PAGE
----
No. 122 March Term, 1979, Appeal from Order of the Superior Court at No. 350 April Term, 1978, Affirming Order of the Court of Common Pleas, Criminal Division, of Allegheny County, at Nos. CC7505020A and CC7505021A.
John H. Corbett, Jr., Paulette J. Balogh, Asst. Public Defenders, Pittsburgh, for appellant.
Robert E. Colville, Dist. Atty., Robert L. Eberhardt, Deputy Dist. Atty., Charles W. Johns, Asst. Dist. Atty., Pittsburgh, for appellee.
Eagen, C. J., and O'Brien, Roberts, Nix, Larsen, Flaherty and Kauffman, JJ. Roberts, J., files a dissenting opinion.
Appellant, Charles W. Johnson, a/k/a Candy Man West, was convicted in 1975 of three separate violations of the Controlled Substance, Drug, Device and Cosmetic Act;*fn1 towit, delivery of a controlled substance (L.S.D.), possession with intent to deliver a controlled substance (L.S.D.) and possession of a controlled substance (L.S.D.). No post-verdict motions were filed and appellant was sentenced to a prison term of four to ten years for the delivery conviction. Sentence was suspended on the remaining convictions.
In July of 1977, appellant filed a petition under the Post Conviction Hearing Act*fn2 alleging, inter alia, that he had been denied the effective assistance of counsel when trial counsel failed to file post-verdict motions despite appellant's instructions that counsel do so. A hearing was held and the petition was denied on October 11, 1977. The Superior Court affirmed per curiam. Commonwealth v. Johnson, 266 Pa. Super. , 405 A.2d 548 (1979), and we granted appellant's petition for allowance of appeal.
Instantly, appellant again argues that he was denied the effective assistance of counsel because trial counsel failed to file post-verdict motions. The facts are as follows.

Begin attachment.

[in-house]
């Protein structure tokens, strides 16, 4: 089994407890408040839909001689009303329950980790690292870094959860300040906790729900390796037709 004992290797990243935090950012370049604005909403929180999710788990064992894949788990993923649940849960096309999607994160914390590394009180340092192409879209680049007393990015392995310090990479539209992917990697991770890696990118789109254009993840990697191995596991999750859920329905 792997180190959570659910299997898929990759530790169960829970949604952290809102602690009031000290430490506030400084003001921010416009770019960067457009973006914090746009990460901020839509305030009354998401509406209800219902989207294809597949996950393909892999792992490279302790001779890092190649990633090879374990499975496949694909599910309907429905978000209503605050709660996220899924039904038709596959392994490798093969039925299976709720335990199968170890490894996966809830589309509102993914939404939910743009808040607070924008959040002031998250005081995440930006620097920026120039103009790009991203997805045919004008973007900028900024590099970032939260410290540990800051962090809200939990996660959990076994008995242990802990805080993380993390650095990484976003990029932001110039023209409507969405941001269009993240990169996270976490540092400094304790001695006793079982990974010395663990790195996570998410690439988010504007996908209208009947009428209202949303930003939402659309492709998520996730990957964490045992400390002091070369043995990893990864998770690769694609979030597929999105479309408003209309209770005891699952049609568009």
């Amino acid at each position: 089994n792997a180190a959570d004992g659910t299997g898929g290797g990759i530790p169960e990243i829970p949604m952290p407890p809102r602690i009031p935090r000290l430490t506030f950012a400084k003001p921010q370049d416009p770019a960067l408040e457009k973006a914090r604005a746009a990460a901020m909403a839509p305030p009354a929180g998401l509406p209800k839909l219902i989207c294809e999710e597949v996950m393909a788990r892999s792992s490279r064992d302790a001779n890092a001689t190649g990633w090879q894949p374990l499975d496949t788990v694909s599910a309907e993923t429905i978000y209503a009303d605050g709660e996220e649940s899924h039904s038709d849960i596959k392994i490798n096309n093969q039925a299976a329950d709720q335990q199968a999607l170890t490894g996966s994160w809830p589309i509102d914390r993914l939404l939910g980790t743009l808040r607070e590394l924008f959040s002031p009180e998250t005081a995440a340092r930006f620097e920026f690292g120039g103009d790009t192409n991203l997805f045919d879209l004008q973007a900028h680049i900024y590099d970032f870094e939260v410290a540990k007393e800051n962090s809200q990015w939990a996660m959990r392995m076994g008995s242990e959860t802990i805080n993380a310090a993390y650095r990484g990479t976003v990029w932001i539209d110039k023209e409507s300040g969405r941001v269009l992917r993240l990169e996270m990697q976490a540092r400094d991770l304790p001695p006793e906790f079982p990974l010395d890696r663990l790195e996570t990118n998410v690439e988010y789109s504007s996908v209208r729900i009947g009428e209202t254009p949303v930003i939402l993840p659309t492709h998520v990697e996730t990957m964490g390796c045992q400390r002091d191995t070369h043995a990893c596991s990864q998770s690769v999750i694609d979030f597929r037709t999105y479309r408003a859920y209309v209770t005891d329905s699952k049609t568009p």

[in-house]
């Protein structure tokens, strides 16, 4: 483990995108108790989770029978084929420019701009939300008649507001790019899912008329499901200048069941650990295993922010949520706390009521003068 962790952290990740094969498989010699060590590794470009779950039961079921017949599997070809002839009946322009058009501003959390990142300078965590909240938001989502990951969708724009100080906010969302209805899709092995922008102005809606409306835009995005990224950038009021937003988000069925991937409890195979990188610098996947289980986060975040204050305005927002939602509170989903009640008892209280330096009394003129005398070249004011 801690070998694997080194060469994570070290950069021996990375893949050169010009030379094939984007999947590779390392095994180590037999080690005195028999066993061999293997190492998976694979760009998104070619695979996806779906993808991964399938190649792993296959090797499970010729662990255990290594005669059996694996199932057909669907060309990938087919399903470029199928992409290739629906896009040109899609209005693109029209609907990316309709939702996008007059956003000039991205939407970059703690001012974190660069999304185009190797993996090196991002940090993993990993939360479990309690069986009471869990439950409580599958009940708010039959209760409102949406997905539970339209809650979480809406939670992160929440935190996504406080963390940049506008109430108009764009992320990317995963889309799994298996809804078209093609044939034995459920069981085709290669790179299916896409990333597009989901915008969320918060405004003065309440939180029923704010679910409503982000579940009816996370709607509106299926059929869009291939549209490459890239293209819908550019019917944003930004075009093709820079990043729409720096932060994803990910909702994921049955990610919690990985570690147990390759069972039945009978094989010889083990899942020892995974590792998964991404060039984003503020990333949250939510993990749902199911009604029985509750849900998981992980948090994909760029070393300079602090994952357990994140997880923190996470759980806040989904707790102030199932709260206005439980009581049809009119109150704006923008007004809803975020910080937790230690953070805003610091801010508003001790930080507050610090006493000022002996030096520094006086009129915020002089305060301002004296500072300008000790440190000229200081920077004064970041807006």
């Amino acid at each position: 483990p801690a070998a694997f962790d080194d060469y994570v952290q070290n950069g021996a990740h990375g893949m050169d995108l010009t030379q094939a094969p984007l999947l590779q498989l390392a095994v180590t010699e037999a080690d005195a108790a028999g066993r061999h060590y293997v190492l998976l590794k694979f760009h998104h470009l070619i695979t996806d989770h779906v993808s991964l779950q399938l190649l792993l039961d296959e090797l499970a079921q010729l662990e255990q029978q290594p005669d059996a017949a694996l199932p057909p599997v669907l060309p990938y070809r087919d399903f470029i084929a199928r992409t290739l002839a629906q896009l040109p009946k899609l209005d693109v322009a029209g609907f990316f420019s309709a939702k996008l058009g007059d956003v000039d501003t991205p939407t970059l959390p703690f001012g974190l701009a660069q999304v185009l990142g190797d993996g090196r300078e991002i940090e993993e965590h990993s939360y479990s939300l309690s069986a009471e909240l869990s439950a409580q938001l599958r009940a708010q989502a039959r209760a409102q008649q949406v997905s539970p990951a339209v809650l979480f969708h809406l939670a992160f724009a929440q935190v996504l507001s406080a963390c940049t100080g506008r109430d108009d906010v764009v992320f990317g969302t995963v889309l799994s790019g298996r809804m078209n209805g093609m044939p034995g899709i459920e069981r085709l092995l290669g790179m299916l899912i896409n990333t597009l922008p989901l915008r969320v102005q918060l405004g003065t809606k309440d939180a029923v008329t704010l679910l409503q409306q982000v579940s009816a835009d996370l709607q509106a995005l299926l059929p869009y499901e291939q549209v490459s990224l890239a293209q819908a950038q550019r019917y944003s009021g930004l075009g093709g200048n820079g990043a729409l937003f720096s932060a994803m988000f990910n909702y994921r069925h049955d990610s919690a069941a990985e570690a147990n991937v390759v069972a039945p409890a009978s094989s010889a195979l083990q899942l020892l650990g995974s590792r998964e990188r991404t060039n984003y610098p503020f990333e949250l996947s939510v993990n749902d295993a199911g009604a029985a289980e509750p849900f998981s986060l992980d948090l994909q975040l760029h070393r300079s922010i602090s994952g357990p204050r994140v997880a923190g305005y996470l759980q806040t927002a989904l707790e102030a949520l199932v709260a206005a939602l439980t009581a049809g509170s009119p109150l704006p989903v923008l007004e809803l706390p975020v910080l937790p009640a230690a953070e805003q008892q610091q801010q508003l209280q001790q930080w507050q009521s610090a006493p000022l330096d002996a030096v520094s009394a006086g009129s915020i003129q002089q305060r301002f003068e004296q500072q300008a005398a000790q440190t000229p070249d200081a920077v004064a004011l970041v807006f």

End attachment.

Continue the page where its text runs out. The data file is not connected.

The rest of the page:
At the end of trial, the court asked appellant if he wished to file post-verdict motions. After conferring with appellant, trial counsel informed the court that no decision had been made on whether said motions would be filed. The court informed appellant that he had seven days to make a decision. No motions having been filed, appellant appeared ten days later for sentencing. When counsel argued that his client had been erroneously convicted, the court again stated that appellant could still file post-verdict motions. Before sentence was imposed, appellant was given a chance to speak; while still professing his innocence, appellant, however,
made no mention of a desire to file post-verdict motions.
At the P.C.H.A. hearing, appellant testified that he had instructed counsel to file post-verdict motions and that counsel had agreed to do so. Further, appellant alleged that until the time of sentencing, he had not realized that the motions had not been filed. Trial counsel, on the other hand, testified that he and appellant had agreed not to file said motions. ...